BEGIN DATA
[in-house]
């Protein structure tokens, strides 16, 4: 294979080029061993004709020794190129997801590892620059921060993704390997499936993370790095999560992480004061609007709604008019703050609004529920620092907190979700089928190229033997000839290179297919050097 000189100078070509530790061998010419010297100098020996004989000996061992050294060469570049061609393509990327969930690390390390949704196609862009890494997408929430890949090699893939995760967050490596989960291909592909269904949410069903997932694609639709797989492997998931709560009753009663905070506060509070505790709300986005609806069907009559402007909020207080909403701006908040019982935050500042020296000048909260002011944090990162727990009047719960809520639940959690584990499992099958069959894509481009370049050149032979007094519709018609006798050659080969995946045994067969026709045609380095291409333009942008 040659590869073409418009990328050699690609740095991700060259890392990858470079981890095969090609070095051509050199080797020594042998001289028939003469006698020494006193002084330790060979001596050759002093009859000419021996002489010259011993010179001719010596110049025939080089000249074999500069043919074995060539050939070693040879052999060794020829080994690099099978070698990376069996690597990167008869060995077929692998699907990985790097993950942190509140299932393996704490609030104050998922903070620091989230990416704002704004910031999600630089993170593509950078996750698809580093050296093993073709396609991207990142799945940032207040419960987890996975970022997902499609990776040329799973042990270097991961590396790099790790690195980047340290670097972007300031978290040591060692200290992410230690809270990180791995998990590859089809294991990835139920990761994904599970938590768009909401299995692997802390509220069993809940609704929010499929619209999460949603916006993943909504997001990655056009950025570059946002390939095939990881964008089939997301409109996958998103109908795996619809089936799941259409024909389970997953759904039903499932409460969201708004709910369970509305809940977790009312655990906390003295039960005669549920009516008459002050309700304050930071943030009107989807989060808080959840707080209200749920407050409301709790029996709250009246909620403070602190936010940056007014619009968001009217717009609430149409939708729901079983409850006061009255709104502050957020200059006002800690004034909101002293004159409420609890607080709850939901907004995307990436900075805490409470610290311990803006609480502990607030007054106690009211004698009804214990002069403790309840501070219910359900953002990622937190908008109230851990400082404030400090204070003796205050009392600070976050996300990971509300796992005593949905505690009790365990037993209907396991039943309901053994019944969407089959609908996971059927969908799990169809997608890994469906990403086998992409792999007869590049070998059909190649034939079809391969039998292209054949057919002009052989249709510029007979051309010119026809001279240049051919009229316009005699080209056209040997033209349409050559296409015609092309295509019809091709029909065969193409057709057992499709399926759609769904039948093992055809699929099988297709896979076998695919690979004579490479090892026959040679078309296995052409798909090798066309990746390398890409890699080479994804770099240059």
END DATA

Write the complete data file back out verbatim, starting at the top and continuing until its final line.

[in-house]
């Protein structure tokens, strides 16, 4: 294979080029061993004709020794190129997801590892620059921060993704390997499936993370790095999560992480004061609007709604008019703050609004529920620092907190979700089928190229033997000839290179297919050097 000189100078070509530790061998010419010297100098020996004989000996061992050294060469570049061609393509990327969930690390390390949704196609862009890494997408929430890949090699893939995760967050490596989960291909592909269904949410069903997932694609639709797989492997998931709560009753009663905070506060509070505790709300986005609806069907009559402007909020207080909403701006908040019982935050500042020296000048909260002011944090990162727990009047719960809520639940959690584990499992099958069959894509481009370049050149032979007094519709018609006798050659080969995946045994067969026709045609380095291409333009942008 040659590869073409418009990328050699690609740095991700060259890392990858470079981890095969090609070095051509050199080797020594042998001289028939003469006698020494006193002084330790060979001596050759002093009859000419021996002489010259011993010179001719010596110049025939080089000249074999500069043919074995060539050939070693040879052999060794020829080994690099099978070698990376069996690597990167008869060995077929692998699907990985790097993950942190509140299932393996704490609030104050998922903070620091989230990416704002704004910031999600630089993170593509950078996750698809580093050296093993073709396609991207990142799945940032207040419960987890996975970022997902499609990776040329799973042990270097991961590396790099790790690195980047340290670097972007300031978290040591060692200290992410230690809270990180791995998990590859089809294991990835139920990761994904599970938590768009909401299995692997802390509220069993809940609704929010499929619209999460949603916006993943909504997001990655056009950025570059946002390939095939990881964008089939997301409109996958998103109908795996619809089936799941259409024909389970997953759904039903499932409460969201708004709910369970509305809940977790009312655990906390003295039960005669549920009516008459002050309700304050930071943030009107989807989060808080959840707080209200749920407050409301709790029996709250009246909620403070602190936010940056007014619009968001009217717009609430149409939708729901079983409850006061009255709104502050957020200059006002800690004034909101002293004159409420609890607080709850939901907004995307990436900075805490409470610290311990803006609480502990607030007054106690009211004698009804214990002069403790309840501070219910359900953002990622937190908008109230851990400082404030400090204070003796205050009392600070976050996300990971509300796992005593949905505690009790365990037993209907396991039943309901053994019944969407089959609908996971059927969908799990169809997608890994469906990403086998992409792999007869590049070998059909190649034939079809391969039998292209054949057919002009052989249709510029007979051309010119026809001279240049051919009229316009005699080209056209040997033209349409050559296409015609092309295509019809091709029909065969193409057709057992499709399926759609769904039948093992055809699929099988297709896979076998695919690979004579490479090892026959040679078309296995052409798909090798066309990746390398890409890699080479994804770099240059």